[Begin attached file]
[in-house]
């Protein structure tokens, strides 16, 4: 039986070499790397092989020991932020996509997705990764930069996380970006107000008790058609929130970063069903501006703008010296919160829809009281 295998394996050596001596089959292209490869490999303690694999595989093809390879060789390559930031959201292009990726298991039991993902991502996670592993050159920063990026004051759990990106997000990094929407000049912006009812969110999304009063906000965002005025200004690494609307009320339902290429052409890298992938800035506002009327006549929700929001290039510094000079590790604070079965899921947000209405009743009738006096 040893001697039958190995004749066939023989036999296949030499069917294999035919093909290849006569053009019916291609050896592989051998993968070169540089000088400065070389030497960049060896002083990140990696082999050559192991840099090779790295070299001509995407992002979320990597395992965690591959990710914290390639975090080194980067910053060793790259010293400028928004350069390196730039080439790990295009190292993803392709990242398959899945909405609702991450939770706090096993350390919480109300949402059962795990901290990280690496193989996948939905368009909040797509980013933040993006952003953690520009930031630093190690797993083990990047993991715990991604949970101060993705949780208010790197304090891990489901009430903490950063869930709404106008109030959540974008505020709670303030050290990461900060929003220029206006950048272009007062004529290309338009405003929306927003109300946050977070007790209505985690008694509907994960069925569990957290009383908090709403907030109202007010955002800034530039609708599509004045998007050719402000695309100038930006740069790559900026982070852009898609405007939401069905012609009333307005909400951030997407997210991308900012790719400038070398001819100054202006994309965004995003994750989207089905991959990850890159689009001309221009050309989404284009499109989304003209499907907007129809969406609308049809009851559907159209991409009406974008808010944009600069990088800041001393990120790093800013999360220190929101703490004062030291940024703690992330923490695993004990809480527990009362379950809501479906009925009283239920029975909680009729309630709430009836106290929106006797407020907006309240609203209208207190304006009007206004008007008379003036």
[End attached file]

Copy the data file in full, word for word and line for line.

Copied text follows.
[in-house]
């Protein structure tokens, strides 16, 4: 039986070499790397092989020991932020996509997705990764930069996380970006107000008790058609929130970063069903501006703008010296919160829809009281 295998394996050596001596089959292209490869490999303690694999595989093809390879060789390559930031959201292009990726298991039991993902991502996670592993050159920063990026004051759990990106997000990094929407000049912006009812969110999304009063906000965002005025200004690494609307009320339902290429052409890298992938800035506002009327006549929700929001290039510094000079590790604070079965899921947000209405009743009738006096 040893001697039958190995004749066939023989036999296949030499069917294999035919093909290849006569053009019916291609050896592989051998993968070169540089000088400065070389030497960049060896002083990140990696082999050559192991840099090779790295070299001509995407992002979320990597395992965690591959990710914290390639975090080194980067910053060793790259010293400028928004350069390196730039080439790990295009190292993803392709990242398959899945909405609702991450939770706090096993350390919480109300949402059962795990901290990280690496193989996948939905368009909040797509980013933040993006952003953690520009930031630093190690797993083990990047993991715990991604949970101060993705949780208010790197304090891990489901009430903490950063869930709404106008109030959540974008505020709670303030050290990461900060929003220029206006950048272009007062004529290309338009405003929306927003109300946050977070007790209505985690008694509907994960069925569990957290009383908090709403907030109202007010955002800034530039609708599509004045998007050719402000695309100038930006740069790559900026982070852009898609405007939401069905012609009333307005909400951030997407997210991308900012790719400038070398001819100054202006994309965004995003994750989207089905991959990850890159689009001309221009050309989404284009499109989304003209499907907007129809969406609308049809009851559907159209991409009406974008808010944009600069990088800041001393990120790093800013999360220190929101703490004062030291940024703690992330923490695993004990809480527990009362379950809501479906009925009283239920029975909680009729309630709430009836106290929106006797407020907006309240609203209208207190304006009007206004008007008379003036």